Editorial: On Selling Out

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On Selling Out

Any band who is met with any type of mainstream success or a long career is forced to evolve in their music in order to survive in the dog eat dog world of music. The decision to evolve is generally met by a wall of “true fans” screaming at the band that it hasn’t evolved; it has sold out! The idea of selling out is a ridiculous one. Every single musician has constantly changing musical influences and interests, and each one brings a new angle to a band’s writing.

In order for a band to stay relevant for more than a few albums, its music must evolve and advance. The music industry is saturated with millions of bands, and it is not uncommon to see a band disappear after one album if people have found a more interesting group, album, or song. This factor alone makes it nearly impossible for a band to continue to produce the same music album after album; if the music sounds the same, people generally will just continue to listen to the first album, not feeling it necessary to buy anything after that. If a band is constantly adding exciting new elements into its music, however, people will generally buy each new album from a band that they love.

If one looks back on history, certain bands have constantly been the targets of sell out accusations: Metallica, Green Day, The Offspring, Linkin Park, just to name a few. All of these bands have a different sound than when they first started out. Metallica started out as the innovators of thrash metal, and have now slowed down. Green Day has become more radio friendly. The Offspring are the band holding the record for best selling independent label album of all time, with 20 million copies for Smash. Linkin Park used to be known as rap rockers with Meteora and Hybrid Theory. All of these bands have one thing in common: evolution.

One thing that is often not taken into consideration by people who are so quick to judge is that a band has to eat, and a band deserves to enjoy playing the music every night. If Metallica made Kill ‘Em All or Master of Puppets every year since 1983, they likely would have faded away years ago. The Black Album allowed Metallica to expand their audience, bringing in fans of rock and thrash, as well as opening the eyes of a new generation of kids to thrash metal.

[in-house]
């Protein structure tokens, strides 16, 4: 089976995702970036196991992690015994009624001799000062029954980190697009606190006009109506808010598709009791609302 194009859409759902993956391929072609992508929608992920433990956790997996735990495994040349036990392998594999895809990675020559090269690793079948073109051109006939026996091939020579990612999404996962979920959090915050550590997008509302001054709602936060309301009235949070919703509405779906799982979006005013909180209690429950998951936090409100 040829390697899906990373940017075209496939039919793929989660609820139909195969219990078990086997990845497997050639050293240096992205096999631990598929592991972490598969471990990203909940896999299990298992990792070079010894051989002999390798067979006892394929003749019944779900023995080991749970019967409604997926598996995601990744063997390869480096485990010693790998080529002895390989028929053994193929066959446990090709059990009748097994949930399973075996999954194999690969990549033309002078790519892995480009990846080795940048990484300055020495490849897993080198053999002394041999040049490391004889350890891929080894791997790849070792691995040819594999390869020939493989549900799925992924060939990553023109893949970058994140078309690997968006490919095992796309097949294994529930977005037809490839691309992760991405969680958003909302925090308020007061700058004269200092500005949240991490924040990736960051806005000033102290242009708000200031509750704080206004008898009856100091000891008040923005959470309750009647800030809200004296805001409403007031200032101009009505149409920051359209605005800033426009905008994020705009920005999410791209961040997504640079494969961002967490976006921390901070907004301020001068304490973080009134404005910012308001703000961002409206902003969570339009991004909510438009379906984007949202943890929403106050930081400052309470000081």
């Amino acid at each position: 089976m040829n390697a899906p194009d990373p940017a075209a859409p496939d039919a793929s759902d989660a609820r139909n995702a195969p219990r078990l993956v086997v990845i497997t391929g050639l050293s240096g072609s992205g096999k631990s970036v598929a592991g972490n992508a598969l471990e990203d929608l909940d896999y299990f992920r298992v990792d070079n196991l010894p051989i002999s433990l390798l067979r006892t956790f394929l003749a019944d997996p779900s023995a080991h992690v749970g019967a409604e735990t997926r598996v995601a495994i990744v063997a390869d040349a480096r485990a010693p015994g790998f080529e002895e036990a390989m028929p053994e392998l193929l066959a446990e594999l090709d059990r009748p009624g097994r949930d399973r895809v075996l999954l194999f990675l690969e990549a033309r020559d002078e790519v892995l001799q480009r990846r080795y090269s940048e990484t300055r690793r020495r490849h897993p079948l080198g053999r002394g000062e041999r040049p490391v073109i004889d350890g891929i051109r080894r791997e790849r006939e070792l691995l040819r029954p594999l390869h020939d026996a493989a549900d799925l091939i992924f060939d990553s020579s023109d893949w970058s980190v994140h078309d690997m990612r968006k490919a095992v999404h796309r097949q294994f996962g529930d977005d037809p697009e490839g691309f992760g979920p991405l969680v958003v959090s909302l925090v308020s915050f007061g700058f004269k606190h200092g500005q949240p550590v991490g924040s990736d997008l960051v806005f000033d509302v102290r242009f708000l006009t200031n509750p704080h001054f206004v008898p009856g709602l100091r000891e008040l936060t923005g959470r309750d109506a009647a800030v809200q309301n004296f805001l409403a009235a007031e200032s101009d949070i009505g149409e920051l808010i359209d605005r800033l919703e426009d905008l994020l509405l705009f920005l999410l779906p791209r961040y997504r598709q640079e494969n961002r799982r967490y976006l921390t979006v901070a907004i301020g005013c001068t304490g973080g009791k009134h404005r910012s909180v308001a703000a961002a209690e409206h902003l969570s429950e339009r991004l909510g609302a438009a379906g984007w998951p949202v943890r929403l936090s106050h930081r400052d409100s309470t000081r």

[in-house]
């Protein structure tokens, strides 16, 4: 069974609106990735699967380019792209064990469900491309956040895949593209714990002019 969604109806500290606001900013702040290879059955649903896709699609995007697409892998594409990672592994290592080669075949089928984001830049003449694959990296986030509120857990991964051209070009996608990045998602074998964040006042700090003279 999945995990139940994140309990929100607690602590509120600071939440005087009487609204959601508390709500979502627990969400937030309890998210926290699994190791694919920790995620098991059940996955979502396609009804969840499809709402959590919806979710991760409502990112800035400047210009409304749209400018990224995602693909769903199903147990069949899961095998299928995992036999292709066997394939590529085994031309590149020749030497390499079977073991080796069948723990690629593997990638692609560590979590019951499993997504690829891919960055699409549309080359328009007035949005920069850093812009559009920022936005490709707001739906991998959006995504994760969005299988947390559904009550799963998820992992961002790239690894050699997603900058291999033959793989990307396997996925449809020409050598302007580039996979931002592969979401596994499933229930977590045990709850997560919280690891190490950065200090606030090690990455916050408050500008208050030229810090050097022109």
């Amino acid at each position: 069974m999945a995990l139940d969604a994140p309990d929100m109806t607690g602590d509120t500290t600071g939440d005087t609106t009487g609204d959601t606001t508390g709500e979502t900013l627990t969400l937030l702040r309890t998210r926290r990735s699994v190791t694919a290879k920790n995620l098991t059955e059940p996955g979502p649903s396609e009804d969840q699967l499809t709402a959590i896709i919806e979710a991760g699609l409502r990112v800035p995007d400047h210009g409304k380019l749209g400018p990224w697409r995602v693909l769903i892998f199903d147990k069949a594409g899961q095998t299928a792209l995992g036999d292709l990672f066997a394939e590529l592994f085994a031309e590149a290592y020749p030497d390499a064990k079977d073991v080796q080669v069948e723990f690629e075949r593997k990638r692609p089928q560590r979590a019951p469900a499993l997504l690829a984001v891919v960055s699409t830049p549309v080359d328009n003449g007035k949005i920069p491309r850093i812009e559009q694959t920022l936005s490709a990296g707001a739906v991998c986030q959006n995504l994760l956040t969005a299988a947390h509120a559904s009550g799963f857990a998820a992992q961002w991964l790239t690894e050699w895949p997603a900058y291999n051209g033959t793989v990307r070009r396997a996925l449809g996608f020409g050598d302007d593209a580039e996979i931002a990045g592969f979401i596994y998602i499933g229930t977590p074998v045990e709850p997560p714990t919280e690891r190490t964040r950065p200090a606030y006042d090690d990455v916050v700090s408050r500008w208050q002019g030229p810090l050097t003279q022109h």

The Offspring enjoyed huge success with Smash, an album that still carried many punk and grunge influences on it. That album was released, however, in 1994. The Offspring are still a household name today, but have also attracted quite a bit of hate for incorporating electronic elements into some of their more recent albums and for adopting a poppier sound. What no one considers is that even though Smash holds up in 2013, there is no need for the same album again and again until the Offspring call it quits. The Offspring used their commercial success and new audiences to explore new musical avenues. Really, is there anything more punk rock than a band making the music they love?

Green Day received some hate for 21st Century Breakdown, for becoming too radio friendly. Again, it is just another case of a band having fun and exploring what they love. Calling them too radio friendly on the album doesn’t even make sense. Green Day has been a rock radio staple since Dookie, and the same stations that played Dookie played 21st Century Breakdown. They were not suddenly dominating electronic pop charts. Green Day had a huge fan base before that album, so it was clearly no move to gain fans. The musicians are getting older, and sometimes the outspoken ideals of youth are replaced with age. And if anyone honestly believed that Green Day was a band of sellouts, Billie Joe Armstrong’s I Heart Radio Festival meltdown should have been enough convincing for anyone that Green Day is still the same band at heart as it was twenty years ago.

Linkin Park created a name for themselves as rap-rock giants, creating smash hits such as “In the End” and “Breaking the Habit.” With Minutes to Midnight, however, the band took the rapping out of the music, and shifted to being more of a rock band. “What I’ve Done” became a single for the Transformers movie, and the next album also had a single, “New Divide,” on the next Transformers movie. Calling Linkin Park sellouts for writing rock music sounds a bit ludicrous, considering Linkin Park was always a rock band, their music just contained elements of rap in it. For whatever reason, the band thought their music would be better without rapping; that was the band’s decision, and many people very well received the results. Being in a movie soundtrack didn’t suddenly make Linkin Park a “sellout rock band” either; any band forms to have people hear their music. Transformers were huge movies when they first came out, so it seems natural that a band would want their music featured in the series. After Transformers, Linkin Park became even more popular than they were before, but they still continued to make rock music; they were not suddenly making jazz albums.

In conclusion, selling out is an ignorant term. One who accuses a band of selling out is asking a band that they love to doom themselves to obscurity, to ride the wave of their once-greatness, instead of truly continuing the process of becoming an innovative and long lived band. Bands want to continue to make music for as long as possible, but to do that, they must evolve and remain relevant. No one would expect a person’s personality to remain the same over their entire life, so why should a band’s music be expected to stay the same, even as its members grow as musicians and writers? Selling out is a term that has no place in the world of music, unless it is about packed venues.